Thousands of the world’s most motivated millennials just finished celebrating innovation in business, art, healthcare, education, and technology at the Forbes 30 Under 30 Summit in Boston, MA. Now though, they’re relying on who they “kliked” with to keep the conversations going.
About Forbes 30 Under 30 Summit
Between September 30th and October 3rd, 2018, 9,100 young leaders, entrepreneurs and visionaries from 71 countries took over the streets from Boston’s City Hall and Government Center down to Emerson’s Colonial Theater.
For the fifth year in a row, this can’t miss experience featured more than 200 world-class speakers the likes of Spanx Founder and CEO Sara Blakely; former U.S. Secretary of State John Kerry, US Olympic Figure Skater Adam Rippon, and serial entrepreneur, internet personality Gary Vaynerchuck.
The Forbes 30 Under 30 Summit had content tracks for every attendee interest, including ecommerce, media and marketing, fintech, green tech, and edtech, sports, AI, and much more.
But from the venture capital pitch round lines winding all the way to the food trucks, to the Macallan VIP room or the hackathon and food festival, there was one way that everybody at the Summit connected and extended their conversations and relationships far beyond the confines of the event. They Kliked.
Klik is an event management platform created by Pixmob, paired with a smart wearable, designed for event organizers to create engagement and collect better data. For the attendee, Klik’s aim is to reduce screen time and increase face time.
With Klik, you don’t need business cards, and you don’t need to pull out your phone to ask for a name, number or email. You simply press a button on your badge and your profile and contact info is exchanged via the Klik event app interface.
The real power of a smart wearable like Klik? It’s all about the data. Specifically, behavior-tracking.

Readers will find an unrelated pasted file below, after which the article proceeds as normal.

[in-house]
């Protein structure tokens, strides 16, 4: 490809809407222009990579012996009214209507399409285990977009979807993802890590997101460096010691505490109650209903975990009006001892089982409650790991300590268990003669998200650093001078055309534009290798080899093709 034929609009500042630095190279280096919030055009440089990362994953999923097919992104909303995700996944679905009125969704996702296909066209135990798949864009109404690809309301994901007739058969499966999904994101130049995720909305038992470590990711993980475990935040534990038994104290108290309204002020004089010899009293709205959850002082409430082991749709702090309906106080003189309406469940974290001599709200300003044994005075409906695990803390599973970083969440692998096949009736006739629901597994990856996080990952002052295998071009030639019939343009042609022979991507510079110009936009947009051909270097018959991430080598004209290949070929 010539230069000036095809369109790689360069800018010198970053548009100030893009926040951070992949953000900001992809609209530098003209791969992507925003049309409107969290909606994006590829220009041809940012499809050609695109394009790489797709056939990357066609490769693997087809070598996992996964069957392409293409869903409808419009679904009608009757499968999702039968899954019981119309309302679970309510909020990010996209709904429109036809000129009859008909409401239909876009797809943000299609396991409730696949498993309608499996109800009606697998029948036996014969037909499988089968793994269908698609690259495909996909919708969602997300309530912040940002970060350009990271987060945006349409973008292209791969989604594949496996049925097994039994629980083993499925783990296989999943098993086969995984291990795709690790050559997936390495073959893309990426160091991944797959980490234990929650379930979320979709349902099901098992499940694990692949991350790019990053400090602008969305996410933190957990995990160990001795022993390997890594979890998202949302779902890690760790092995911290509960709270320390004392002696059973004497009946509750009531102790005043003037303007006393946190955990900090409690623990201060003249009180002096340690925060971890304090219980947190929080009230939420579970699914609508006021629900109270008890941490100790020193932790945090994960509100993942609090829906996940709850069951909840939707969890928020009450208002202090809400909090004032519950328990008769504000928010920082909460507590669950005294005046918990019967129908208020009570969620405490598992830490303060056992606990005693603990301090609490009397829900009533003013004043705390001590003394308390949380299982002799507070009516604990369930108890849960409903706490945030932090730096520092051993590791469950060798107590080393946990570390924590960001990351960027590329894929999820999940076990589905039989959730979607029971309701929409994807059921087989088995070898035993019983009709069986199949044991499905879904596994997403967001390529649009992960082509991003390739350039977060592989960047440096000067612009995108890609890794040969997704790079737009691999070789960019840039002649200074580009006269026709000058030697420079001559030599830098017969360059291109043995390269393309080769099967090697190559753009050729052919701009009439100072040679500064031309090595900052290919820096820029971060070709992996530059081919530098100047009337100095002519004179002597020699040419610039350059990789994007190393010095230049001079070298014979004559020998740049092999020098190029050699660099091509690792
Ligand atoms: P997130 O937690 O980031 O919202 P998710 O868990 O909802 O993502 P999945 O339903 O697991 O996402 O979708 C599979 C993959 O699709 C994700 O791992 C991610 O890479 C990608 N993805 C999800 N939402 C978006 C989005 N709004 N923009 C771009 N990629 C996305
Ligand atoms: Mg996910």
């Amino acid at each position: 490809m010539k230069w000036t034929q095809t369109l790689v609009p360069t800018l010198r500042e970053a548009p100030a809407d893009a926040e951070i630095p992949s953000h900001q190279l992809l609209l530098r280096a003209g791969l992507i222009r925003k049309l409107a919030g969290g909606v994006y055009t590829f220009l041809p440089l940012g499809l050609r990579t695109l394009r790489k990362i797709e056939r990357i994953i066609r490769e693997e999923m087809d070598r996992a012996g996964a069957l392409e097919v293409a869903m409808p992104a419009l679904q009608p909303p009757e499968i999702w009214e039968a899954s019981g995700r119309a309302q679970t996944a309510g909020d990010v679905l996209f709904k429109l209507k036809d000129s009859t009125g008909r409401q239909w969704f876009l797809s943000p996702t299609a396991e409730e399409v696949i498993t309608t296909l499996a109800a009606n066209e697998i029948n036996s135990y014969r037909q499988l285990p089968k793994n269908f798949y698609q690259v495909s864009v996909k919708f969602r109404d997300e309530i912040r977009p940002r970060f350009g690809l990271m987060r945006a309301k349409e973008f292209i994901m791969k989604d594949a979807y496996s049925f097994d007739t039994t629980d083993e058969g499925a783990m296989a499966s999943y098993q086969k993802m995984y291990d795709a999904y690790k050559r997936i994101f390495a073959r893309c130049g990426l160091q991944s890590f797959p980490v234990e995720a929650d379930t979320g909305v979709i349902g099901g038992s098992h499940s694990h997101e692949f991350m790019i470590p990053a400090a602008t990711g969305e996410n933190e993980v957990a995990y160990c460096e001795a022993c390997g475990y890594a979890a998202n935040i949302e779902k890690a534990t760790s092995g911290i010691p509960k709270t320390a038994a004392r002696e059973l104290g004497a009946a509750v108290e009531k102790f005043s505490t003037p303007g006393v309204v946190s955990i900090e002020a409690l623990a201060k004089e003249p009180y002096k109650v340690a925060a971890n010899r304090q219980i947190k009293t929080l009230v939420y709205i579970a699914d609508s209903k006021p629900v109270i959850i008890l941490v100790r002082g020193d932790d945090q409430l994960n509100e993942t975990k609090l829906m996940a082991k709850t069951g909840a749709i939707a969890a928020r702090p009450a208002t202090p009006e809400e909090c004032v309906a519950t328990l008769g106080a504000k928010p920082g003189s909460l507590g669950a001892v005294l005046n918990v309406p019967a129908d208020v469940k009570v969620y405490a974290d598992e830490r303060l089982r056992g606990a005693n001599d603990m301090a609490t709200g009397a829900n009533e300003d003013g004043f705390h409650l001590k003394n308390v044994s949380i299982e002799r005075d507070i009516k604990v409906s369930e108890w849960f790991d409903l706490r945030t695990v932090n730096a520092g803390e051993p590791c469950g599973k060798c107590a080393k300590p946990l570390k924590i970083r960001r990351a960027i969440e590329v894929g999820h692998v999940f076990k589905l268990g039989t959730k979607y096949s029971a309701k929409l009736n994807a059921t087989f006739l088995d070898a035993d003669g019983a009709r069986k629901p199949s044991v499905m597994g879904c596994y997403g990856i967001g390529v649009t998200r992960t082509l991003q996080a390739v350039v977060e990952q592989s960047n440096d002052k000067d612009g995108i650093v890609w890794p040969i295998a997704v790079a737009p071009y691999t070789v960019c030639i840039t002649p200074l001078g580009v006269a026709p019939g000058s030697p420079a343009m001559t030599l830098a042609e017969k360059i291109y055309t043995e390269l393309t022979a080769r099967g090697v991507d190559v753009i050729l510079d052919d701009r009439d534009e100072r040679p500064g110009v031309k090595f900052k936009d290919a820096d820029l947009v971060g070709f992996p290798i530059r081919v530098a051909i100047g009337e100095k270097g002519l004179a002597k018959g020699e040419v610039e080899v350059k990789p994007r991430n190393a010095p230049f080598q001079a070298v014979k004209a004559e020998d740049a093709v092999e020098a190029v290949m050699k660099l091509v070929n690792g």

When an event organizer, like Forbes, implements a Klik powered event badge, they not only give attendees a more seamless way to network and create lasting connections, they have a unique real-time view into how attendees are acting, reacting, and moving through the event.
With an event like the 30 Under 30 Summit, where there are more than 10 different content tracks catering to each individual attendee’s focus, understanding audience behavior and journey mapping in real-time is immensely powerful. That would allow the event to make changes in real-time to better personalize certain tracks when they see interest dropping and the audience attention drifting.
But when it comes down to it, I know the highlight of my 30 Under 30 experience wasn’t Jenny Han giving behind the scenes insights into launching To All The Boys I’ve Loved Before on Netflix, or Mike Posner dishing the inside scoop on making it in the music industry. It wasn’t the virtual reality powered Macallan tasting, or my friend Erica Key speaking at the Ed Tech roundable.
All of that was awesome. But the highlight of my time at 30 Under 30, were the random conversations with likeminded professionals and the connections made. Really, it was who I Kliked with.